connectivity, commerce, security, server solutions, enterprise management and
small footprint devices.

Some of the releases will be core APIs and some standard extensions. Some of
the specifications are available now, and JavaSoft expects all of the final
APIs to be ready by next year.

James Gosling, senior fellow at JavaSoft and one of the creators of Java,
opened up the conference by providing both a look back on the Java project,
which was begun five years ago, and a look forward to where Java will migrate
in the coming months.

"While it's been one year since the launch of Java, it feels more like seven
years," he said. "Today, Java is for more than creating applets; it is
actually a base technology that people can do just about anything with."

According to Gosling, JavaOS and devices that support the operating system
will not replace desktops. Rather, they will be adjuncts, allowing users to
roam around, but they will be tightly integrated with the World Wide Web.

JavaSoft delivers a spate of new products to boost Java's influence

By Dana Gardner
InfoWorld Electric

Posted at 3:41 PM PT, May 29, 1996
SAN FRANCISCO -- The JavaSoft division of Sun Microsystems Inc. took Java
technology a step closer to end-users of thin-client devices here Wednesday
with the introduction of JavaOS, a compact operating system that will run Java
applications directly on microprocessors in a host of devices.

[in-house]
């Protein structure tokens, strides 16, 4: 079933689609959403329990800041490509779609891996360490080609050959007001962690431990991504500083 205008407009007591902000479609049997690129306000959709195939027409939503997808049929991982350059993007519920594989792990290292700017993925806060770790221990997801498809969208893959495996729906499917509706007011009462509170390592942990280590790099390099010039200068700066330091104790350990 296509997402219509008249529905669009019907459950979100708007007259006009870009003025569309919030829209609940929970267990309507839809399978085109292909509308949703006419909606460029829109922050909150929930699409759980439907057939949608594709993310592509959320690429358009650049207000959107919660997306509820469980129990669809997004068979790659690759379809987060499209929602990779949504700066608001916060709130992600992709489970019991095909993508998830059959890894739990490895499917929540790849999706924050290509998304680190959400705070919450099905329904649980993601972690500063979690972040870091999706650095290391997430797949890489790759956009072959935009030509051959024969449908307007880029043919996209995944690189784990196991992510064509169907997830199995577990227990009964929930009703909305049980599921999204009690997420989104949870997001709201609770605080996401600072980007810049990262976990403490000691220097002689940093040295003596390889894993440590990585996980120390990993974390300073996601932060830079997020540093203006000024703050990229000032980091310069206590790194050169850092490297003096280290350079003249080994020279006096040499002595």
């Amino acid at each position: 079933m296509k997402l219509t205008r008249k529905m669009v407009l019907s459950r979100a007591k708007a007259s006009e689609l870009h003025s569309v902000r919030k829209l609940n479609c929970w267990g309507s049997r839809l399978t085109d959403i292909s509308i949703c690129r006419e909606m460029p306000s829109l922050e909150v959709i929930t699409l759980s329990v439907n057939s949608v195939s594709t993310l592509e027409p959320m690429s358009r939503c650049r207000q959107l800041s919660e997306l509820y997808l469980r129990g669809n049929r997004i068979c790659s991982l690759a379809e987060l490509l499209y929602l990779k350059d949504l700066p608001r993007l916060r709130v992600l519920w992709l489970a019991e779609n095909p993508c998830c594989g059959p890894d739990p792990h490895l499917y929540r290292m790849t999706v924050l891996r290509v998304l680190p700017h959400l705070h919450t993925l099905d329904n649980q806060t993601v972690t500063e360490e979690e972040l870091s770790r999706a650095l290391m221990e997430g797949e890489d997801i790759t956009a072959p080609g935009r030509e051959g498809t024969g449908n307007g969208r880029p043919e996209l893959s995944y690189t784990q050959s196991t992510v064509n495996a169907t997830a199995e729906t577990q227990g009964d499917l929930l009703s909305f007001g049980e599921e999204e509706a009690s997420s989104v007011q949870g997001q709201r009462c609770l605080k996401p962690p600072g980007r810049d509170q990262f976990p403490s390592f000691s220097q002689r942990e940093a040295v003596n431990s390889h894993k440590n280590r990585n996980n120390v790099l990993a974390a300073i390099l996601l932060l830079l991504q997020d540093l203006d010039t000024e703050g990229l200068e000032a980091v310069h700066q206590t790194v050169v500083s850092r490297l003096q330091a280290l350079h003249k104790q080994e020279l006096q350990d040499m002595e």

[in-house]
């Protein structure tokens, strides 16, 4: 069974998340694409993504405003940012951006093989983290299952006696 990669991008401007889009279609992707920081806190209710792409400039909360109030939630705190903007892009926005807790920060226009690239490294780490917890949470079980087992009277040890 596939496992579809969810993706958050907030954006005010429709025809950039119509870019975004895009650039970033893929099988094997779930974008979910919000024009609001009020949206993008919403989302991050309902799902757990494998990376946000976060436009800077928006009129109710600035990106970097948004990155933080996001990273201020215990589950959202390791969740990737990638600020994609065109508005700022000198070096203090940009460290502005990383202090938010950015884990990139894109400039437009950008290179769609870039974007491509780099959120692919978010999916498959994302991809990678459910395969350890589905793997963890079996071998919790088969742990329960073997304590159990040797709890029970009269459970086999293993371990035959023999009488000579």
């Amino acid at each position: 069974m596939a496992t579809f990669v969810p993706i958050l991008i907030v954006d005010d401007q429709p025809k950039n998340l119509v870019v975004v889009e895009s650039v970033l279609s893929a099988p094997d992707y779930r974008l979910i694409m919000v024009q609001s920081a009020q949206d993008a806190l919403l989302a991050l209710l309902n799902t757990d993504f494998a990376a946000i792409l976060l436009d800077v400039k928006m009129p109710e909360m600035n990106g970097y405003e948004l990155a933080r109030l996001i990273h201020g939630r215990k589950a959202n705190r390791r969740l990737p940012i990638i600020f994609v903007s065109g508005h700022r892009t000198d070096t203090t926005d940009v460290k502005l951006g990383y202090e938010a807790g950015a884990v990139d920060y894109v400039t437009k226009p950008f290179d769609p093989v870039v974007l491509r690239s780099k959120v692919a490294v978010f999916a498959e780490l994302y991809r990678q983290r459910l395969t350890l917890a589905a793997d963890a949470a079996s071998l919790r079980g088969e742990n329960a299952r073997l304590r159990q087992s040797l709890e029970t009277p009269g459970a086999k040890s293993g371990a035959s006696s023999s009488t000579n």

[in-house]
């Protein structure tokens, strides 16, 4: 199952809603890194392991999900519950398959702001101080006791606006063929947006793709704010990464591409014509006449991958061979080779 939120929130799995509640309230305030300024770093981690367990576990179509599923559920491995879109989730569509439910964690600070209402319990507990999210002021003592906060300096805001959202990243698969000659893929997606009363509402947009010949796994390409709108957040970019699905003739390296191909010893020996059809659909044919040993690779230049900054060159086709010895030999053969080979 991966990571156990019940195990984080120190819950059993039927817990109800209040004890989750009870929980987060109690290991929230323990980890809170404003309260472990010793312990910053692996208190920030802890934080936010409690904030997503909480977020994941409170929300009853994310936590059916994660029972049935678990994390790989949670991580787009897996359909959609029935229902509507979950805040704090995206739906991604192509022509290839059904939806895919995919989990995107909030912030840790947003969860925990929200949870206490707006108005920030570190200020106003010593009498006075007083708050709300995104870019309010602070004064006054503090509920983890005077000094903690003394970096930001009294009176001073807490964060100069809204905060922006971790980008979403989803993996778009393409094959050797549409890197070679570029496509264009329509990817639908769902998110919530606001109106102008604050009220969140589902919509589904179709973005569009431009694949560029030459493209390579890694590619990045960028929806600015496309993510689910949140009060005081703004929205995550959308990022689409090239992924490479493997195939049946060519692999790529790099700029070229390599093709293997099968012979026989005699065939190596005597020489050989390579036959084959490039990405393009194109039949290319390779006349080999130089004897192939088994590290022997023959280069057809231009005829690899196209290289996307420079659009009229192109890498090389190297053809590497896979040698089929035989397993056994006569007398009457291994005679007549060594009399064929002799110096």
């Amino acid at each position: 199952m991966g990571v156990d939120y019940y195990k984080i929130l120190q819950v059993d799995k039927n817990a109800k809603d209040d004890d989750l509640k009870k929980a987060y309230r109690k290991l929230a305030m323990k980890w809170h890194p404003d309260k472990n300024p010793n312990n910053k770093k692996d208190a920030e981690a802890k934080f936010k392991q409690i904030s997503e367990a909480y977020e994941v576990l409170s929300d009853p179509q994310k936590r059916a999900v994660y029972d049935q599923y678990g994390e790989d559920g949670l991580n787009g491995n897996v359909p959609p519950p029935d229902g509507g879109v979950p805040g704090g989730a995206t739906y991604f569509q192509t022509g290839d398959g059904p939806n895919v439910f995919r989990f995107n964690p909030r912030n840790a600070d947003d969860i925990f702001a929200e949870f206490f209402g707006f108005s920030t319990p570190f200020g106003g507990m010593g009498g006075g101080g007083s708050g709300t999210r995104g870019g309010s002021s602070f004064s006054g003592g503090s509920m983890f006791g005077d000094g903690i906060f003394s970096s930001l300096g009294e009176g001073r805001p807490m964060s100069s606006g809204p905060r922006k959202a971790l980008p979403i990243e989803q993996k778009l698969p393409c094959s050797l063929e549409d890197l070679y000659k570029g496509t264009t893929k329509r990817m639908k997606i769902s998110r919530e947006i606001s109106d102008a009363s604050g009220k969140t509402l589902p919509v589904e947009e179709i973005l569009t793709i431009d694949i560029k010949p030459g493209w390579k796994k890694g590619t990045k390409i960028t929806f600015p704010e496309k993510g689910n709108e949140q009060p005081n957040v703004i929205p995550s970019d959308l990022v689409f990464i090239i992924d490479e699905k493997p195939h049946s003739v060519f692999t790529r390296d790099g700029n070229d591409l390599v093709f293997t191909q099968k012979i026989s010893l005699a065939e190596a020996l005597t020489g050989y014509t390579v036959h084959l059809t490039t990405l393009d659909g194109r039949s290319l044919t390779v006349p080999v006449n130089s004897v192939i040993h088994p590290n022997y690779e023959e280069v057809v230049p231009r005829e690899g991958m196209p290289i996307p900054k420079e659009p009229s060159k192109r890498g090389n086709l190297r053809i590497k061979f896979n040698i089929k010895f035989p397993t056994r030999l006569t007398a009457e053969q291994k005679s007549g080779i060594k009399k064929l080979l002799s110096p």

JavaOS combined with new microprocessor technology could increase the power
of Network Computers (NCs) to the point where they could compete effectively
with stand-alone PCs. "When people build chips with Java running right on top,
a lot is going to happen," said James Gosling, senior technology fellow at

Just one of many prominent announcements to emerge from the JavaOne
Developers Conference that began here Wednesday, JavaOS already has a bevy of
companies lining up to license it for use on hardware as diverse as Network
Computers and pagers. A slew of development tools for JavaOS are also in the

JavaSoft calls JavaOS, formerly known as Kona, a dynamically extensible
operating environment that brings the design advantages of the Java
programming language to an operating system. Due to its small footprint,
JavaOS will run equally well on a Network Computer, a PDA, a printer, a game
machine, a cellular telephone, or many other devices, the company said.

"No other software platform has the reach that JavaOS provides for Java,"
said Jim Mitchell, JavaSoft's chief technology officer. "It was designed with
a single purpose -- to be just enough OS of just the right kind to run the
Java Virtual Machine, which brings Java to a huge new range of electronic

Among the other announcements targeted at developers Wednesday:

* JavaSoft outlined a road map for HotJava in the form of a set of Java class
libraries so developers can create dynamic, customized network-aware
applications and user environments. A beta release of the new HotJava is now

* As a proof of concept, JavaSoft used HotJava to develop the HotJava
Browser, a redesign to replace the HotJava Browser alpha. It's available now